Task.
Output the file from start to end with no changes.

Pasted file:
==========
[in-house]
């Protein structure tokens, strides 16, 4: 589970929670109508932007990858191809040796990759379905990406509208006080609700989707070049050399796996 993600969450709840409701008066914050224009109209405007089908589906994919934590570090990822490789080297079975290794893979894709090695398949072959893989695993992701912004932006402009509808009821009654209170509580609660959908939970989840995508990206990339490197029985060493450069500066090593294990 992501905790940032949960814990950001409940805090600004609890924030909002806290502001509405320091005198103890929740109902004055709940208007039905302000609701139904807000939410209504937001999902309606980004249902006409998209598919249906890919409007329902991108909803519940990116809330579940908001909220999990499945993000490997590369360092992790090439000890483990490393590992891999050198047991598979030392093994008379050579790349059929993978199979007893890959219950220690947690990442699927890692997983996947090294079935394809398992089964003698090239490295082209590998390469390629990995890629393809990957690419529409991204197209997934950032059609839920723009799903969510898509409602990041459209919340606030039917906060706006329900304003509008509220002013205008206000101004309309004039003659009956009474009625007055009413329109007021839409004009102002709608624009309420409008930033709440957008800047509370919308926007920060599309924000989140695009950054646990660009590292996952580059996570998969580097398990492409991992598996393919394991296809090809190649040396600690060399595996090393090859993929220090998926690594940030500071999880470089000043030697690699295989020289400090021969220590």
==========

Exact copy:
[in-house]
């Protein structure tokens, strides 16, 4: 589970929670109508932007990858191809040796990759379905990406509208006080609700989707070049050399796996 993600969450709840409701008066914050224009109209405007089908589906994919934590570090990822490789080297079975290794893979894709090695398949072959893989695993992701912004932006402009509808009821009654209170509580609660959908939970989840995508990206990339490197029985060493450069500066090593294990 992501905790940032949960814990950001409940805090600004609890924030909002806290502001509405320091005198103890929740109902004055709940208007039905302000609701139904807000939410209504937001999902309606980004249902006409998209598919249906890919409007329902991108909803519940990116809330579940908001909220999990499945993000490997590369360092992790090439000890483990490393590992891999050198047991598979030392093994008379050579790349059929993978199979007893890959219950220690947690990442699927890692997983996947090294079935394809398992089964003698090239490295082209590998390469390629990995890629393809990957690419529409991204197209997934950032059609839920723009799903969510898509409602990041459209919340606030039917906060706006329900304003509008509220002013205008206000101004309309004039003659009956009474009625007055009413329109007021839409004009102002709608624009309420409008930033709440957008800047509370919308926007920060599309924000989140695009950054646990660009590292996952580059996570998969580097398990492409991992598996393919394991296809090809190649040396600690060399595996090393090859993929220090998926690594940030500071999880470089000043030697690699295989020289400090021969220590």